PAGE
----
While the changes in Noda Time 1.1 were around making a Portable Class Library version and filling in the gaps from the first release, Noda Time 1.2 is all about serialization and text formatting.
On the serialization side, Noda Time now supports XML and binary serialization natively, and comes with an optional assembly to handle JSON serialization (using Json.NET). On the text formatting side, Noda Time 1.2 now properly supports formatting and parsing of the
We also fixed a few bugs, and added a some more convenience methods —
ZonedDateTime.Calendar, among others — in response to requests we received from people using the library.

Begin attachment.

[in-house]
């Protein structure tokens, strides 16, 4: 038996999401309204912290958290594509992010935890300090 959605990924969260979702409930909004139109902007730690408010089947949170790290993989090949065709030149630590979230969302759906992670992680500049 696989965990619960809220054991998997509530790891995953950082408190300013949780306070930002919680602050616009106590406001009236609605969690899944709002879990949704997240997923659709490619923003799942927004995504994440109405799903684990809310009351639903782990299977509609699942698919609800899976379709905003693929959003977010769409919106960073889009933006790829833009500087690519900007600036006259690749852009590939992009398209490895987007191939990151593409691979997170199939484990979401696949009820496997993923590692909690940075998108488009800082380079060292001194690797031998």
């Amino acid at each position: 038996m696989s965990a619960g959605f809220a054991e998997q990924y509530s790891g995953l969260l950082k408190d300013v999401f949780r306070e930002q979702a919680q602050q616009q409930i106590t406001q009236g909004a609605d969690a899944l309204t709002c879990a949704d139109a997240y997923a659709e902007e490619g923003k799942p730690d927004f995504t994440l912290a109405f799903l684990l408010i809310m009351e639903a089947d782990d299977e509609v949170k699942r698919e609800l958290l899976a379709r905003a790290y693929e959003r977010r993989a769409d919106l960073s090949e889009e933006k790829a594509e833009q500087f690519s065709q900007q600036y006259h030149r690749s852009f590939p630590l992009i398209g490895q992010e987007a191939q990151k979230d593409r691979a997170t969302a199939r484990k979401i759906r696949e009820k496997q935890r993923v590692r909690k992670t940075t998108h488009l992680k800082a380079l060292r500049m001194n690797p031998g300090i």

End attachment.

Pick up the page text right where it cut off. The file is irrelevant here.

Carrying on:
Finally, it apparently wouldn’t be a proper Noda Time major release without fixing another spelling mistake in our API: we replaced
Period.Millsecondsin 1.1, but managed not to spot that we’d also misspelled
Era.AnnoMartyrm, the era used in the Coptic calendar. That’s fixed in 1.2, and I think (hope) that we’re done now.
There’s more information about all of the above in the comprehensive serialization section of the user guide, the pattern documentation for the
ZonedDateTimetypes, and the 1.2.0 release notes.
You can pick up Noda Time 1.2.0 from the NuGet repository as usual (core, testing, JSON support packages), or from the links on the Noda Time home page, which also hosts the User Guide and API reference.
Great project! After all the craziness with .NET DateTime and its friends, like a breath of fresh air.ReplyDelete
By the way, you can check out Respeller plugin for ReSharper - it shows where you might have made a typo in your methods/classes/etc.